Evaluating the Intergranular SCC Resistance of Sensitized Type 304 Stainless Steel in Low-Temperature Water Environments

    Published: Jan 1984

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    The resistance of sensitized AISI Type 304 stainless steel to intergranular stress corrosion cracking (IGSCC) in 32°C water environments has been investigated by using constant axial load (CAL), constant extension rate (CER), U-bend, and crevice corrosion tests. Constant load tests were found to give a better simulation of a service failure and produced IGSCC under a wider range of conditions than CER or U-bend tests. Intergranular SCC of welded and furnace-sensitized Type 304 specimens was observed in CAL experiments in both deionized and borated water with ppm level chloride additions. Constant extension rate tests also produced IGSCC, but only in welded pipe specimens with the original ground and welded surfaces intact. If the original inner diameter and outer diameter surfaces were removed, fracture surfaces showed ductile, microvoid coalescence appearances. No evidence of SCC or significant corrosive attack was found in U-bend or crevice corrosion tests after more than six months in dilute chloride environments at temperatures of 30 or 50°C. However, intergranular cracking was observed in furnacesensitized, high-carbon Type 304 U-bend specimens at 80°C.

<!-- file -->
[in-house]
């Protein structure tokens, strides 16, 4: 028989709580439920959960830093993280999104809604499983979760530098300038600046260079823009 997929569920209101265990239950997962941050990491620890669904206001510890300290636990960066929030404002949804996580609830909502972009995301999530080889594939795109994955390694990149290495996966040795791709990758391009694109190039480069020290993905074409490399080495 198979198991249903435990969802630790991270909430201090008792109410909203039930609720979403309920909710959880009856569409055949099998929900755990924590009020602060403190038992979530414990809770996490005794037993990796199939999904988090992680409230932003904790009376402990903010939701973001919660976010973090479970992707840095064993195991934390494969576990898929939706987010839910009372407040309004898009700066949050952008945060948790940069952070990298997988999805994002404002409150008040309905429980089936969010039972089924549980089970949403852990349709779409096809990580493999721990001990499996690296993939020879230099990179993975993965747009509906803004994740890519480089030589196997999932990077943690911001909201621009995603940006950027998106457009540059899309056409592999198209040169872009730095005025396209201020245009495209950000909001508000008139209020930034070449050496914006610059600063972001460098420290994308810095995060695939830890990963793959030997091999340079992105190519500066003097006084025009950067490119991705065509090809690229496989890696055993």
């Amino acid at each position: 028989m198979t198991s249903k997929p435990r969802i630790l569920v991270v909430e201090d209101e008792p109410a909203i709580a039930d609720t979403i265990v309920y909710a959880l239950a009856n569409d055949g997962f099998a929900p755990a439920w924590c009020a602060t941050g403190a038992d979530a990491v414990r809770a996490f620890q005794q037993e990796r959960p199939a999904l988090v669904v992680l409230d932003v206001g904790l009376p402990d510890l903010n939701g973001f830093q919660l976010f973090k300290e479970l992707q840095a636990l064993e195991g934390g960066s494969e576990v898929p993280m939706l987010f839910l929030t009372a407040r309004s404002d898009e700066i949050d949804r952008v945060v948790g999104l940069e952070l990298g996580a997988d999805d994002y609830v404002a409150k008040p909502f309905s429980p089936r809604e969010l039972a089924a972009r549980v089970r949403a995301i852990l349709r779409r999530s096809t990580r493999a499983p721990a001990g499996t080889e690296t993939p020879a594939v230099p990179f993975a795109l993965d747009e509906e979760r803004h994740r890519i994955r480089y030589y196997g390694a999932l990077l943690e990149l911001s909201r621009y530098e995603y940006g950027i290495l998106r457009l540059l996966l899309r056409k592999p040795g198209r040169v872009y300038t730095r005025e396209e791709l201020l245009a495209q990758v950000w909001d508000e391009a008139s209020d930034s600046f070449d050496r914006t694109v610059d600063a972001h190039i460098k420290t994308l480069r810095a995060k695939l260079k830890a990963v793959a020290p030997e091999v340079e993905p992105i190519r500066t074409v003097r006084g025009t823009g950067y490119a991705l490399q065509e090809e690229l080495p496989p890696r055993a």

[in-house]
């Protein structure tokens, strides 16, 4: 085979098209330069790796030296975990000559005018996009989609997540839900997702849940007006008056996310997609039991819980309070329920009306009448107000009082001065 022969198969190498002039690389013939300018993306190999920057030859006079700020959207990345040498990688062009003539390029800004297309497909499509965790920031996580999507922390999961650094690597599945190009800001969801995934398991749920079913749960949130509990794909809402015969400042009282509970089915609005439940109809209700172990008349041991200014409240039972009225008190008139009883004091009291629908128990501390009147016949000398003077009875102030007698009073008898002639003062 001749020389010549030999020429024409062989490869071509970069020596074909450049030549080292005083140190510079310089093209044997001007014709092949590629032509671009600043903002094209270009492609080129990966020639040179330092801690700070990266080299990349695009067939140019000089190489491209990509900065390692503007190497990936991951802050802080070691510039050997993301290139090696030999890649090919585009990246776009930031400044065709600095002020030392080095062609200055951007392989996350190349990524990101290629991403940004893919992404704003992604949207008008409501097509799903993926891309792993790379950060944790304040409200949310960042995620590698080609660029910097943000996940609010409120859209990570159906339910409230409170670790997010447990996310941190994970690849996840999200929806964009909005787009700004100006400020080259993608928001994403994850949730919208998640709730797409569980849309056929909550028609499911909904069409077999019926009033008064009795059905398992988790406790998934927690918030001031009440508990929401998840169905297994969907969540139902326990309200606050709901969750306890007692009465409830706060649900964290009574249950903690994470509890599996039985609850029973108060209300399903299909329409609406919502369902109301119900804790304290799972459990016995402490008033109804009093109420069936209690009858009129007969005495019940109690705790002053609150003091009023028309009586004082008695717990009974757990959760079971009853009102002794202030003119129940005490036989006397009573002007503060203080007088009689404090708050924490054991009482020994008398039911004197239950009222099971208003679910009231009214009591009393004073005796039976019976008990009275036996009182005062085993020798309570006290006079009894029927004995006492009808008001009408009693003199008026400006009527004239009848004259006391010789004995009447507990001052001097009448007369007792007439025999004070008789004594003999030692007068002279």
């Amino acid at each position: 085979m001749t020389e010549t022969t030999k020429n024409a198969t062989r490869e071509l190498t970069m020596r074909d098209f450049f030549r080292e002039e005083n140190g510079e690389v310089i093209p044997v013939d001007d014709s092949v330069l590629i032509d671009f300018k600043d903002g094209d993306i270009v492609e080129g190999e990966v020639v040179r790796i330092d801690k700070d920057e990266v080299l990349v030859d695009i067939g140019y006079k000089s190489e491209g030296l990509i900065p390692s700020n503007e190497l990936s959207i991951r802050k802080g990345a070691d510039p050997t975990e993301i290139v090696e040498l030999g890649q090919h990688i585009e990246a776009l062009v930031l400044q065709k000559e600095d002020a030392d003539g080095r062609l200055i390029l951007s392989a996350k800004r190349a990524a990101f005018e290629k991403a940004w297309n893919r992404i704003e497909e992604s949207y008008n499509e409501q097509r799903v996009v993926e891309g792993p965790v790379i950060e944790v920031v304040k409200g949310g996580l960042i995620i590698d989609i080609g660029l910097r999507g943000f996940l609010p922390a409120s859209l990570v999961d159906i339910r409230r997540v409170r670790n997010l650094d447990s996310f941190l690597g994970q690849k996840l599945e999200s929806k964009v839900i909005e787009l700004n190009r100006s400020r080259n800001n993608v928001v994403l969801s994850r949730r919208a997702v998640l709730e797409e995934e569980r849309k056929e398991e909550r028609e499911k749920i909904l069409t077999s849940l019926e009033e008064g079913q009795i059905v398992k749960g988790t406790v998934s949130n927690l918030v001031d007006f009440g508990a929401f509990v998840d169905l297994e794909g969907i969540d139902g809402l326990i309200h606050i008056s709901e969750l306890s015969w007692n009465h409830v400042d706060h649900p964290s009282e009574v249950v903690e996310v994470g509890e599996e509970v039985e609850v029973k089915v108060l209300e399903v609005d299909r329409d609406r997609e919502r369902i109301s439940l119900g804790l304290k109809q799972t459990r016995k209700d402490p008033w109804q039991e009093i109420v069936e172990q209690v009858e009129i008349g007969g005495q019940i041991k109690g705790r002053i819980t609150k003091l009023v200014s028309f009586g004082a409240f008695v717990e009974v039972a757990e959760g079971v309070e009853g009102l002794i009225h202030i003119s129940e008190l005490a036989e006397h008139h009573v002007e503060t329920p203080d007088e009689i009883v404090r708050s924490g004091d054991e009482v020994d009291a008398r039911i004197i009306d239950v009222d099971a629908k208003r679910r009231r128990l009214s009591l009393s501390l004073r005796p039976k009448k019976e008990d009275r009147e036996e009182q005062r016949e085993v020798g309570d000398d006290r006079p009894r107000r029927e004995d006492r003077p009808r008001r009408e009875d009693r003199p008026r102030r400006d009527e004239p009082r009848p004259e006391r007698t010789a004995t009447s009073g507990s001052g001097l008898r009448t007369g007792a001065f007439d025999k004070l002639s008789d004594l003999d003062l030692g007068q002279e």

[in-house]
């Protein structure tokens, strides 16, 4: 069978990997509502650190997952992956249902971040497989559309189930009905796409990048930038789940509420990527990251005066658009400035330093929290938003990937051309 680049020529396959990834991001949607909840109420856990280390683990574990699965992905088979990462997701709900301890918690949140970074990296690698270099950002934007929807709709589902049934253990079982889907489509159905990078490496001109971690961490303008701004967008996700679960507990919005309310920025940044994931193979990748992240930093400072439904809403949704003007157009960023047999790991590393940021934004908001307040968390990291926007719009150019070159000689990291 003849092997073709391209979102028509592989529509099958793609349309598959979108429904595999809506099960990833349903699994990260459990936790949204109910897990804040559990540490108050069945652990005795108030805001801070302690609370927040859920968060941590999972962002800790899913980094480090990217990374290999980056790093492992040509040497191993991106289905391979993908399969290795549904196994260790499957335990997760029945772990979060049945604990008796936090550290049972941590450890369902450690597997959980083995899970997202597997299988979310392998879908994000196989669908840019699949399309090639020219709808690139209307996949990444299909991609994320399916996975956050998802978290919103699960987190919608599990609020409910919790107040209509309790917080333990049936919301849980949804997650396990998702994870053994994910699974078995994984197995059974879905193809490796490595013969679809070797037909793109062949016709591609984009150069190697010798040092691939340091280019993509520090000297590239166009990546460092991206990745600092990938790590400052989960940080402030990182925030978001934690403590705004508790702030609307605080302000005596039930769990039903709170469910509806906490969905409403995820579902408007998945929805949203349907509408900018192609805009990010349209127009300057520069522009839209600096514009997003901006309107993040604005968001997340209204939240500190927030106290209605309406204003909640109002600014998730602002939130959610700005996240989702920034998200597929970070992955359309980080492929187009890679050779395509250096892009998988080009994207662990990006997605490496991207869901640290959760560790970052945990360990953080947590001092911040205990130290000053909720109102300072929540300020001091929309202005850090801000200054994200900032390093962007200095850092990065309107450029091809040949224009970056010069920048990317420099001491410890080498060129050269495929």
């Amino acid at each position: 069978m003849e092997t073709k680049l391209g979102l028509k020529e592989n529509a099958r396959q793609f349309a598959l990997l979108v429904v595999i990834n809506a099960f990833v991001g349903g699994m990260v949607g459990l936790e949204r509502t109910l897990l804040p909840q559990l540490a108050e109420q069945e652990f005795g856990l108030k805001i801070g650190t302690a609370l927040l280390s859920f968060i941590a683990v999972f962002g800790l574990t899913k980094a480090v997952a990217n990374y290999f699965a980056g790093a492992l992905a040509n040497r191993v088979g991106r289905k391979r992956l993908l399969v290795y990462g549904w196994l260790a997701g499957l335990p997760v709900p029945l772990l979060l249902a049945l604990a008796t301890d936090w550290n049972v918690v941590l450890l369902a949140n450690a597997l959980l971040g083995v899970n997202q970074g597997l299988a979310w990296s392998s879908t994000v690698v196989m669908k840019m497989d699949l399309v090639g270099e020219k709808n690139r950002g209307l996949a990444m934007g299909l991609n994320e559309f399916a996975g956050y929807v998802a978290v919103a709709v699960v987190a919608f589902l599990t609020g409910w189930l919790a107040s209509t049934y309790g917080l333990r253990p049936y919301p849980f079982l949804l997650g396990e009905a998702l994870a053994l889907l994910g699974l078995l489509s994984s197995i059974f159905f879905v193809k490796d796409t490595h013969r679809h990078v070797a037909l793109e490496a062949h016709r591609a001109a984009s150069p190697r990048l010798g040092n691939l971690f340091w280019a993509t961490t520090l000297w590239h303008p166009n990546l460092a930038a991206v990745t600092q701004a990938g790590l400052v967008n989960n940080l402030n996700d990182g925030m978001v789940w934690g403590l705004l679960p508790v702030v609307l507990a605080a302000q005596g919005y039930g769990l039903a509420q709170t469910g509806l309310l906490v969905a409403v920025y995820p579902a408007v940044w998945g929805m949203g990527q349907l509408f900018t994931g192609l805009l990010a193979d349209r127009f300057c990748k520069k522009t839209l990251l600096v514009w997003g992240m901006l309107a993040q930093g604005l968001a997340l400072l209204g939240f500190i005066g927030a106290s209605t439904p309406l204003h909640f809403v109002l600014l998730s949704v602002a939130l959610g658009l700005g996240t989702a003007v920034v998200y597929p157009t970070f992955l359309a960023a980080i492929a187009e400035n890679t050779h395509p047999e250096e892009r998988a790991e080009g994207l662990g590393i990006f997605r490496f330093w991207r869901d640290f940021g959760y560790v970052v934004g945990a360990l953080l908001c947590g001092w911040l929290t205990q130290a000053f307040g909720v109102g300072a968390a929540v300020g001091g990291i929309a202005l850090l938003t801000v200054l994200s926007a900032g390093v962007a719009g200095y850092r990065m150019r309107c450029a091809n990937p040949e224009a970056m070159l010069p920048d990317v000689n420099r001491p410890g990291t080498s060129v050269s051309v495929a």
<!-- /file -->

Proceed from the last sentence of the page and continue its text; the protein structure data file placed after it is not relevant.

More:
stress corrosion cracking, constant extension rate test, constant load test, U-bend test, crevice corrosion, Type 304 stainless steel, sensitization

    Author Information:

    Bruemmer, SM
    Battelle Pacific Northwest Laboratory, Richland, Wash.

    Jones, RH
    Battelle Pacific Northwest Laboratory, Richland, Wash.

    Divine, JR
    Battelle Pacific Northwest Laboratory, Richland, Wash.

    Johnson, AB
    Battelle Pacific Northwest Laboratory, Richland, Wash.

    Committee/Subcommittee: G01.06

    DOI: 10.1520/STP34436S

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